Opinion: Venezuela’s Future Rests in the Hands of its Military Officers

President of Venezuela’s National Assembly and self-declared interim president of Venezuela, Juan Guaidó, stands in the center with members of the Assembly after their inauguration ceremony on January 5 in Caracas. (Wikimedia Commons)

President of Venezuela’s National Assembly and self-declared interim president of Venezuela, Juan Guaidó, stands in the center with members of the Assembly after their inauguration ceremony on January 5 in Caracas. (Wikimedia Commons)

In the dramatic climax of an almost decade-long crisis, the president of Venezuela’s National Assembly, Juan Guaidó, declared himself interim president on January 23. Domestic protests against President Nicolas Maduro’s regime and widespread international support for Guaidó have brought the situation to a head, and Maduro’s regime is teetering on the brink of collapse. In this historic moment, Venezuela’s future rests in the hands of its military officers.

Maduro’s legitimacy has suffered since the 2018 presidential elections, which were condemned internationally and domestically. The two strongest opposition candidates were both barred from running: one was kept under house arrest, and the other was prohibited from holding office over accusations of misconduct. The opposition responded by calling for a nationwide boycott of the election.

As Jason Marczak, director of the Atlantic Council’s Adrienne Arsht Latin America Center, explains, the result was “widespread recognition that Nicolas Maduro no longer legitimately holds the office of the president.” It is this recognition that led Guaidó to his decision. Marczak goes on to explain, “according to Article 233 of the Venezuelan Constitution, the president of the National Assembly has the ability to serve as interim president and to call elections when the office of the president becomes vacant.”

Guaidó’s claim has already been recognized by over a dozen countries, including nearly all of the Americas and the United Kingdom. However, Maduro continues to enjoy the backing of Russia, China, Turkey, and Cuba, all of which enjoy either financial, energy, or ideological ties with his regime. On January 25, Reuters reported that Russia had in fact sent private military contractors to protect Maduro in the case of a coup. Amid all this international maneuvering, the most shocking defender of Guaido has in fact been the Trump administration.

Despite American support and a “well-oiled diplomatic campaign,” however, there is widespread uncertainty about what will happen next. Maduro could decide to respond with repression, arresting Guaidó and crushing the domestic protests. But Maduro already lacks popular and international support, and the decision to respond violently would have serious implications.

His remaining power rests precariously in the hands of the Venezuelan military. As Bruce Bueno de Mesquita and Alastair Smith explain for Slate, the loyalty of Maduro’s top brass rests largely with his ability to ensure “a steady, continuous, substantial flow of access to wealth and power.” Given that Maduro can continue to rely on substantial oil revenue and billions of dollars in investment from China and Russia, his ability to enrich and empower loyal supporters does not look to be endangered.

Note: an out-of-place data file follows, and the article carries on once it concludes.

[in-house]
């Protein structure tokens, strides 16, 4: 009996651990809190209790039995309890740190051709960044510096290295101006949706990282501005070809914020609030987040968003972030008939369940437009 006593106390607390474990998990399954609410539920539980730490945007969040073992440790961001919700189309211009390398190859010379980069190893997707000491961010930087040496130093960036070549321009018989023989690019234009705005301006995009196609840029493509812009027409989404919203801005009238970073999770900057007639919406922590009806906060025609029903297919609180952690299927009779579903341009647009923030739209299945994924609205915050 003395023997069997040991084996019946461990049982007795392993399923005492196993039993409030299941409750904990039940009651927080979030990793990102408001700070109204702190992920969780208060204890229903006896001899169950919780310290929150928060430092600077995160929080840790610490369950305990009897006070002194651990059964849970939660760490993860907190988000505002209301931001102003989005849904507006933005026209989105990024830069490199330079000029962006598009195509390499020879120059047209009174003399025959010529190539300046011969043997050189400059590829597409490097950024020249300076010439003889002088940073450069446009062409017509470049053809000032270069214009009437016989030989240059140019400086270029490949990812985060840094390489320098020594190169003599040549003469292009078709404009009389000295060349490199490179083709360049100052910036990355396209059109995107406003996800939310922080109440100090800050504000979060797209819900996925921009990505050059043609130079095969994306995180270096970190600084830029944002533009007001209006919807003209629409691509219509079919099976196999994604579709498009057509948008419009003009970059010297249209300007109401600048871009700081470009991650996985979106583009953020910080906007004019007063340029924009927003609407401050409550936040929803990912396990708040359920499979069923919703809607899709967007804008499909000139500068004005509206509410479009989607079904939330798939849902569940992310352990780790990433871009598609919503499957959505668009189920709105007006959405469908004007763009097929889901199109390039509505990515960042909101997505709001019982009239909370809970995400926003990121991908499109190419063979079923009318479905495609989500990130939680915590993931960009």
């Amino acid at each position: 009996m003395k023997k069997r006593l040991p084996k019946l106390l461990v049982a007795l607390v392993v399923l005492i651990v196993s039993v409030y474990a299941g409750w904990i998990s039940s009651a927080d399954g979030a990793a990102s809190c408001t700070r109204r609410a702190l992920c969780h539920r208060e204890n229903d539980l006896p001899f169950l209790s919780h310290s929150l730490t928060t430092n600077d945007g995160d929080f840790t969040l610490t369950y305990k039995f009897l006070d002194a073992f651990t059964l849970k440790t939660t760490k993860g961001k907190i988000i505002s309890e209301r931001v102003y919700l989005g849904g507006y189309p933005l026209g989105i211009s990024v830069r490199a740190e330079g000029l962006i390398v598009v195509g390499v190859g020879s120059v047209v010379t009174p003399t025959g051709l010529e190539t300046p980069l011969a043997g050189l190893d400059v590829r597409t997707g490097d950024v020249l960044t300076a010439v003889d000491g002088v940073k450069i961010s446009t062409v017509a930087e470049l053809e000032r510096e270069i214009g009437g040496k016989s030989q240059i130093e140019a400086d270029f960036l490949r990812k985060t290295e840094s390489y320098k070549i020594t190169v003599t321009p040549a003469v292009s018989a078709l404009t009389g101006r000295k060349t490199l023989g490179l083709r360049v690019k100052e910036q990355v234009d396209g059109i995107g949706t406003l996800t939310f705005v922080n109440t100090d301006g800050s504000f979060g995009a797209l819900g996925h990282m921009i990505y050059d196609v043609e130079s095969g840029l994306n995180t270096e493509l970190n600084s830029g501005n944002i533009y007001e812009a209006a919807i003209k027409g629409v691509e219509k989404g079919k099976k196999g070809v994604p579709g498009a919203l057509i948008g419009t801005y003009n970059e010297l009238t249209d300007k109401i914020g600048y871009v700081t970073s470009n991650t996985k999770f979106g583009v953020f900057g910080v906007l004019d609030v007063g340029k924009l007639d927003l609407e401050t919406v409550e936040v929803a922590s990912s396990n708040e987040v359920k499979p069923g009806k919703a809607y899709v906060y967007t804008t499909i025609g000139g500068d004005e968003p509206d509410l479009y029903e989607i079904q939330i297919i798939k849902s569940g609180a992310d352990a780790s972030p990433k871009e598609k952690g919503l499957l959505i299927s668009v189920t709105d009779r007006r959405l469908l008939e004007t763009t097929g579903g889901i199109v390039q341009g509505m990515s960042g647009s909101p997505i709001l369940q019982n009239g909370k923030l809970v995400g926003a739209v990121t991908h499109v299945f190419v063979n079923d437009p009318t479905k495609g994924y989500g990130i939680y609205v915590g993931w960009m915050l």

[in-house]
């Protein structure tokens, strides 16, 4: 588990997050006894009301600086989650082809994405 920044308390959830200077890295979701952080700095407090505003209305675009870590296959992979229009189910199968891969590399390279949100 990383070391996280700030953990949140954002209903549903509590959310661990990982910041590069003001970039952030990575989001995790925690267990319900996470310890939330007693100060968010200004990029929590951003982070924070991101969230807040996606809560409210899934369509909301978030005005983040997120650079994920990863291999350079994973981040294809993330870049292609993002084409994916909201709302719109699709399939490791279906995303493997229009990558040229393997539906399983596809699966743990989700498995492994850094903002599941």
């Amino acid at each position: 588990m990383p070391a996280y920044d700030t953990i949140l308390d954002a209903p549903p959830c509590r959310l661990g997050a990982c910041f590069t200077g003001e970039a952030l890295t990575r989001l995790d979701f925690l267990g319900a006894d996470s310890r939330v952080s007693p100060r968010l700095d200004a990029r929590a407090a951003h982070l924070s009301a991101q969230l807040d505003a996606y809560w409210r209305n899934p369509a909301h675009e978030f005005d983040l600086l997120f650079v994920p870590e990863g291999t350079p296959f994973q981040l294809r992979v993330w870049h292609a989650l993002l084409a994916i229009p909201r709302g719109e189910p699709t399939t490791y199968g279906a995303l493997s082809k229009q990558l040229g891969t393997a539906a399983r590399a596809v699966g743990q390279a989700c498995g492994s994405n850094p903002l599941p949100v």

But the soldiers on the ground may feel differently. While Slate highlights the Russian investment that continues to flow into Maduro’s administration, it fails to recognize that these funds are likely limited to high-ranking officials and Maduro’s cronies. According the Washington Post, the middle and lower ranks of the military are putting serious pressure on military leadership, as they have largely suffered alongside the rest of the population from hyperinflation and shortages of food and medicine.

Venezuela’s military attaché in Washington announced on January 26 that he was breaking with Maduro’s regime, and this major move by the country’s highest ranking diplomat may provide lower-ranking soldiers with the vision of an alternative path. The opposition is also working to weaken the links between Maduro and the military, passing a law on January 15 that grants amnesty to soldiers who help push Maduro from power and restore democracy to the country. On top of these incentives, the announcement of $20 million in humanitarian assistance from the U.S. is  significant, as it promises much-needed relief to soldiers and their families.

All of these moves point to the centrality of Venezuela’s lower-ranking military officers in this historic moment. These are the individuals who hold the keys to Venezuela’s future. As domestic and international pressure builds to hold legitimate elections, their support will shift the balance of power.

It would not be the first time lower-ranking military officials have changed the course of history. The decision by Soviet officers—made amid total confusion and unclear orders—to open the gate and not shoot those clamoring over the Berlin Wall in 1991 led to the fall of the Soviet Union and the end of the Cold War. The steadfast determination of Portuguese captains opposing the fascist Second Republic sparked popular resistance that led to a near-bloodless overthrow in 1974. Conversely, the enduring loyalty of the People’s Liberation Army in Tiananmen Square likely saved the Chinese Communist Party’s regime in 1989.

Like these individuals before them, the officers of Venezuela’s military hold the future of the nation in their hands. Their decision to either follow military leaders and back Maduro or to heed Guaidó’s plea to restore democracy will determine whether the current regime survives the coming weeks.